5. In terms of low frequency noise and infrasound, the MOECC representatives relied on a statement from Health Canada that levels of these emissions were found to be below levels that would expect to result in harm to human health. When questioned, however, they were not able to quantify what the MOECC considered “safe” levels of infrasound, or when the MOECC would be acquiring equipment that is capable of measuring emissions at frequencies below 20 Hz.
  6. Members of the Working Group countered by referring to research that conflicted with the MOECC statements. The response from Chappell and Barton was that the Technical Assessment and Standards Development branch reviews emerging research, but limits its assessments to peer-reviewed articles in “respected” journals.
  7. In the MOECC presentation, staff said the 2016 Glasgow International Wind Turbine Noise Conference supported their position on infrasound and health effects. This prompted the Technical Advisor to the group — who actually attended the conference — to inform them that he sent 14 papers presented at this conference to the Ministry, because the conclusions do not support the Ministry’s position.
  8. Chappell and Barton did not seem to be aware of the work of Dr. Neil Kelly at NASA in the mid-1970s on low frequency noise and infrasound from wind turbines, even though it was published in respected peer-reviewed journals and presented at U.S. wind industry conferences.
  9. Residents affected by wind turbine noise were present in the audience. One from Grey Highlands asked when the Ministry was going to respond to the noise assessments at his home that had been provided to the Ministry. No response timeline was provided. Another asked for the position of the MOECC on people who had to move from their homes because of the impact of the noise from nearby wind turbines. The response was that the MOECC has no position except to repeat that there is no direct link between wind turbine noise and health issues.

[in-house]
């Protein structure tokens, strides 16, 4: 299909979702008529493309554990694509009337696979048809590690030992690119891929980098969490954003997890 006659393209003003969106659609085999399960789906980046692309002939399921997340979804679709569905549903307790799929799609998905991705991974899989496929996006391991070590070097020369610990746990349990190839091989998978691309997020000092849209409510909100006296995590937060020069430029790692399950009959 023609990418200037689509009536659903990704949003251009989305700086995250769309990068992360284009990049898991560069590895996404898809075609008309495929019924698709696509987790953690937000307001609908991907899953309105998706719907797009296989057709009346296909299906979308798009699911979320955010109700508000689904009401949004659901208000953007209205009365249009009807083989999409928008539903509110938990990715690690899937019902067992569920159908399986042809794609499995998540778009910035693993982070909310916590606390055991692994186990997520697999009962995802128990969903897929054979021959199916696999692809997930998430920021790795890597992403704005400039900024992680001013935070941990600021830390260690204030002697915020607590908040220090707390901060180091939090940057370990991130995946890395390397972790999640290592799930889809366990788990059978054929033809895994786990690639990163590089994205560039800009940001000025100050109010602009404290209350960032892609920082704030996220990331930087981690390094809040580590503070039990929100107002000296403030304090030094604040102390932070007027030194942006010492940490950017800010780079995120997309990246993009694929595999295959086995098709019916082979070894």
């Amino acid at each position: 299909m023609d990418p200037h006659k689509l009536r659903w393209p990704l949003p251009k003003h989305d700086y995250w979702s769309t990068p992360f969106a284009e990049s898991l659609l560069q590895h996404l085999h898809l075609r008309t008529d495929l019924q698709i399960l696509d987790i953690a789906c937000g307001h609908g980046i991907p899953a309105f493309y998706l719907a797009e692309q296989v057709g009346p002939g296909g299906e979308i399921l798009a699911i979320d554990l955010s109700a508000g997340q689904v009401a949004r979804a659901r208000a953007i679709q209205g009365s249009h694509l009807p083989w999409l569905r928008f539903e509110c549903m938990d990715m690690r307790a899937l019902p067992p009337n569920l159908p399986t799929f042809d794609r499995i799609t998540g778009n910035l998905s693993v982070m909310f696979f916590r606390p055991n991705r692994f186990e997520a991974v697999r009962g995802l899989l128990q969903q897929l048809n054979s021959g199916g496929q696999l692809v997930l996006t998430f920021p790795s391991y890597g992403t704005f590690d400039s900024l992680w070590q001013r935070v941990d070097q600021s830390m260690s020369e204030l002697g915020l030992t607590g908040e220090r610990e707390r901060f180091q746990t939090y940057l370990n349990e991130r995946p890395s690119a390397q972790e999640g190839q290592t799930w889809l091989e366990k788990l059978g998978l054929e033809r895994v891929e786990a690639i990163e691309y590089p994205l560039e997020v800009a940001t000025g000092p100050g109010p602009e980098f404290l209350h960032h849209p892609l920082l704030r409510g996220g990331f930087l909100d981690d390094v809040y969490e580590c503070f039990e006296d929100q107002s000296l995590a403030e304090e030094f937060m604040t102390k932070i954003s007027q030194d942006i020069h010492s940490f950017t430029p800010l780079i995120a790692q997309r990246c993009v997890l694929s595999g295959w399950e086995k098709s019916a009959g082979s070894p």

Members of the Multi-Municipal Wind Turbine Working Group did not appear to be satisfied with the answers provided by the Ministry officials; several follow-up activities are planned.

MOECC failing as regulator: WCO

Wind Concerns Ontario president Jane Wilson says these remarks are either a sign of “stunning ignorance, or a calculated policy by the MOECC to ignore and even demean what is happening to people in Ontario.”

Wilson, a Registered Nurse, says there is a great deal of evidence in the health literature about the range of noise emissions produced by large-scale wind turbines, and growing international concern about adverse health effects.

“Of course there are health effects,” Wilson said. “That’s why we have setbacks between turbines and homes in the first place. This Ministry refuses to acknowledge it has a problem and take appropriate action — it is failing the people of Ontario as a regulator.”

MOECC managers Rick Chappell (4th from left), Andrew Barton at December 14th meeting: their answers didn’t satisfy the committee [Photo: Wind Concerns Ontario]